Not only are we being over-shipped enough copies of Arana: Heart of the Spider to effectively double our order (why? The first series with this character barely sold), but we're also getting in a variant cover edition which I had somehow managed to remain blissfully unaware of. This puts all those people asking about it last week into context for me. They, and I'm going out on limb here based on past experience, probably just want the variant cover because it's "hot."

Inventory Control Observation: The non-G.I. Joe titles from Devil's Due are just not moving for us. Even the one written by Chuck Dixon isn't selling more than one or two copies, and he is a writer who tends to have very, uhm, dedicated fans. Not that the G.I. Joe titles themselves are very strong sellers anymore, either. The comics buying public at large seems to be tiring of these comics based on twenty year old cartoon and toy properties. In fact, much to my surprise, the only title that is selling briskly is the Army of Darkness one. So, if this rumor going around that Devil's Due picked up the Transformers license is true, well...I think I've used the phrase "throwing good money after bad" before, right?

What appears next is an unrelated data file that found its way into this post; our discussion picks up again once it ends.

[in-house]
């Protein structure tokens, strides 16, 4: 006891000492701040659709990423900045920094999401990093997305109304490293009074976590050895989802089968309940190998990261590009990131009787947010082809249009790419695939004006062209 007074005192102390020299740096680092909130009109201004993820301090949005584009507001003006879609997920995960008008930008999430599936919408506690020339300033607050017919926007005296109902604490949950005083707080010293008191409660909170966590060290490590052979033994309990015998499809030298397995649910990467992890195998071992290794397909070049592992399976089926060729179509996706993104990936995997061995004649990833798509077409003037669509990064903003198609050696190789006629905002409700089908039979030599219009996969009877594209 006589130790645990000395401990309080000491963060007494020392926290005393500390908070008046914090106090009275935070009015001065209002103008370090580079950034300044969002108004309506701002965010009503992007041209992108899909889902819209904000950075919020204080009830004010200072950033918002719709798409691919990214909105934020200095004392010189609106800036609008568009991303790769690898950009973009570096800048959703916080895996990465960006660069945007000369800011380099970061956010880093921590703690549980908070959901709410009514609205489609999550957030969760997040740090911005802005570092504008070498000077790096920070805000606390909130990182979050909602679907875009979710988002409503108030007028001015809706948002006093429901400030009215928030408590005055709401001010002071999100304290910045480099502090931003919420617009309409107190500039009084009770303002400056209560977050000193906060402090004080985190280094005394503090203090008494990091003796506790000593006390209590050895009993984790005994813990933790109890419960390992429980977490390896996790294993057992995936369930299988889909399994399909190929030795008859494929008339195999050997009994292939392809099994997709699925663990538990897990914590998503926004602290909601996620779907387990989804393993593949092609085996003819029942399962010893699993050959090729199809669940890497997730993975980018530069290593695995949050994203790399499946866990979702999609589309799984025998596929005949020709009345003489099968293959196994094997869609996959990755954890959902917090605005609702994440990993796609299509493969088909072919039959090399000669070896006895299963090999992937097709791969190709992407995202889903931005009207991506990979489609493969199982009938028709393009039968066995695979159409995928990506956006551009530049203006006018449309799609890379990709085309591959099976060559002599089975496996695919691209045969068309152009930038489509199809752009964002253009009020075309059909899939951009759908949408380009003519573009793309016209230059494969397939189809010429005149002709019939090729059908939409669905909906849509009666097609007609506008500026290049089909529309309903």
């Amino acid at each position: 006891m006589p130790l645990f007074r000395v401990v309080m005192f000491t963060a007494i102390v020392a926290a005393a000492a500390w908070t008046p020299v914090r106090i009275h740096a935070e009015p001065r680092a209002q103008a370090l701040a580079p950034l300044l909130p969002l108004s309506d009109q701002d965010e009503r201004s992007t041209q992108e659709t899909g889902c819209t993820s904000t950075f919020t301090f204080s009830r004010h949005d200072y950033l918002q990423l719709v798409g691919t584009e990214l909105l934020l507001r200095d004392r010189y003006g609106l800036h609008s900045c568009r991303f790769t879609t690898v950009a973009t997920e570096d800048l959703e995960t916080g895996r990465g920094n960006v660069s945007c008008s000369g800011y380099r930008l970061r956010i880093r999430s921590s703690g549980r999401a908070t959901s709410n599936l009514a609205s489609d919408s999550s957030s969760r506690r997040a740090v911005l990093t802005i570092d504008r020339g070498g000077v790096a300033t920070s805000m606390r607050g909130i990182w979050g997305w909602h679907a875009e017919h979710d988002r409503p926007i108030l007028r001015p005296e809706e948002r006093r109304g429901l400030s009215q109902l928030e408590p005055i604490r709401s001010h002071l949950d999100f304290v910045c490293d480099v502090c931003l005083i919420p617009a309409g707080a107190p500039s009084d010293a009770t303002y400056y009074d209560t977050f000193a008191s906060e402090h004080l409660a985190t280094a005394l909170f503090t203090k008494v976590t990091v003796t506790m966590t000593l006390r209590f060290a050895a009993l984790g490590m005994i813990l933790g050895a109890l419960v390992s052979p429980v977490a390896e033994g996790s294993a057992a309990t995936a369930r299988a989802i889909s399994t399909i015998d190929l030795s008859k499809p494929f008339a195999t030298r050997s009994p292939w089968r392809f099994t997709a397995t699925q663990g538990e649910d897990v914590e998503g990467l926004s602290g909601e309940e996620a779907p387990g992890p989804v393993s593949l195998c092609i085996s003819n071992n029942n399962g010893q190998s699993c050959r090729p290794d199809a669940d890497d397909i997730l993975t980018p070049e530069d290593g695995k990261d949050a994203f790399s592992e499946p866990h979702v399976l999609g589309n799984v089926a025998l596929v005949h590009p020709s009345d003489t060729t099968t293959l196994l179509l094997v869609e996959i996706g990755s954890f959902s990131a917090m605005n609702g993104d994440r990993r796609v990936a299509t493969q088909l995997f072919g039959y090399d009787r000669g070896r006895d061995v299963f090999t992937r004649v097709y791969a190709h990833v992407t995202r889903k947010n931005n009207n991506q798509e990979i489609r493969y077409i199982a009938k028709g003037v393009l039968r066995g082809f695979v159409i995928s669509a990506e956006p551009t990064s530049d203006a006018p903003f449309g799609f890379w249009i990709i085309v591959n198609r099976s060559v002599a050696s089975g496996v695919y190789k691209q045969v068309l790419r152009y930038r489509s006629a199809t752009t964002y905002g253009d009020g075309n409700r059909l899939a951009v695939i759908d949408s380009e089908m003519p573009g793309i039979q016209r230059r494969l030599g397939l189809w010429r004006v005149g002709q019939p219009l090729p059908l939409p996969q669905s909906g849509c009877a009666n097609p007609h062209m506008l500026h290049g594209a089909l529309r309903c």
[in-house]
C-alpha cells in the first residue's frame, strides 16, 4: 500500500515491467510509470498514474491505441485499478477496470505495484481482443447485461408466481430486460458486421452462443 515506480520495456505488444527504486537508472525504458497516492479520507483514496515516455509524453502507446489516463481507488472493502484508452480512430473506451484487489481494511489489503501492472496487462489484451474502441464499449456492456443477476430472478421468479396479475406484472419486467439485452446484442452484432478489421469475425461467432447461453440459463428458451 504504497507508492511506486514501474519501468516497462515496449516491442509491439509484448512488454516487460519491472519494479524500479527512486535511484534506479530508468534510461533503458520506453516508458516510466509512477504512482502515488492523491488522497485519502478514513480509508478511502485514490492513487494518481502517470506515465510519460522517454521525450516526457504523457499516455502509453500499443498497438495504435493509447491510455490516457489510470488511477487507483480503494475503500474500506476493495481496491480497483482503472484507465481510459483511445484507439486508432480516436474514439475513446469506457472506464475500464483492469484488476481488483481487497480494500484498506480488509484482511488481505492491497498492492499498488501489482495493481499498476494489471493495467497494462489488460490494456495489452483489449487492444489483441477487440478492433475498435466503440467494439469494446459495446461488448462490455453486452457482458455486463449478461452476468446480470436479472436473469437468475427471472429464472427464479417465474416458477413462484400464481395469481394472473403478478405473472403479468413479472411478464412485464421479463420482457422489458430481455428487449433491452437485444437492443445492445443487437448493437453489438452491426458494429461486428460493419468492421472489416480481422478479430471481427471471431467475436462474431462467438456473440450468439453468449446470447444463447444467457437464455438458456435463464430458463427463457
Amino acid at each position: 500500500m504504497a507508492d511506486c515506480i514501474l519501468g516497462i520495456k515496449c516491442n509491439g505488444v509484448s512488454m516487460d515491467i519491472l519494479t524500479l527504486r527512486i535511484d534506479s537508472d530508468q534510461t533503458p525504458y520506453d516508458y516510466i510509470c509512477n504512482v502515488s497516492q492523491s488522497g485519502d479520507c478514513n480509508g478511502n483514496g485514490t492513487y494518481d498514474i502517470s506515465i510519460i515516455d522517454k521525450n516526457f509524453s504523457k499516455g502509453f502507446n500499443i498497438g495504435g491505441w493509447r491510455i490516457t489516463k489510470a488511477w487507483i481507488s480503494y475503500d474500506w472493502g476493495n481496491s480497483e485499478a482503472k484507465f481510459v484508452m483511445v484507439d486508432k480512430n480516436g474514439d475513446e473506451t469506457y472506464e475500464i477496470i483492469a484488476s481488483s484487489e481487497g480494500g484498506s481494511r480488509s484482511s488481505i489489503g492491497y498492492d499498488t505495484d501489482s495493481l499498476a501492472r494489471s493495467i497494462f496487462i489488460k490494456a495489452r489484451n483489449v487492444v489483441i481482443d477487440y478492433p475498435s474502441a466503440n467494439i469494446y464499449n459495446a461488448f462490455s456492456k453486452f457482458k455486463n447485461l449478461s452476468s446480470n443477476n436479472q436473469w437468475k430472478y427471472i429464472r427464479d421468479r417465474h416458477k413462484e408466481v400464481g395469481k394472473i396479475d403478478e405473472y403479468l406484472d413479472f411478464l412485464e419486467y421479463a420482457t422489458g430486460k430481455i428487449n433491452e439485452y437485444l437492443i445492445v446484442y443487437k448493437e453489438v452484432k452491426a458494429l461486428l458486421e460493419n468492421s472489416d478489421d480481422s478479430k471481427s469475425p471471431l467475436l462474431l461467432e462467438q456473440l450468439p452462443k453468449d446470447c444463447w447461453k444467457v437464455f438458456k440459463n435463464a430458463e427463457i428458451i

Spotted at The Comics Reporter, this letter to ICv2 from a retailer unhappy with the spotty availability of Marvel trade paper-backs. It's something that's been a nuisance to us as well. However, I wouldn't go so far as to say that it is "irresponsible" on Marvel's part to not keep 100% of their trade paperback line in print at all times. In fact, I'd say that doing so would be a huge drain on Marvel's finances, and something that their stock-holders would see as irresponsible (imagine that, me defending Marvel...better take a screen-capture of this page for posterity, because it don't happen too often). And while it would be nice to be able to always have, say, all the Ultimate titles and proven sellers like Grant Morrison's run on New X-Men available for reorders, I think the larger problem is that Marvel puts out too many damn trade paperbacks in the first place. I know the point behind their "everything we've ever published gets put into a trade, regardless of merit or demand" policy is to take up as much space on book-store shelves as possible and squeeze out competition there. I don't think that's a tactic that will work in comics stores, however.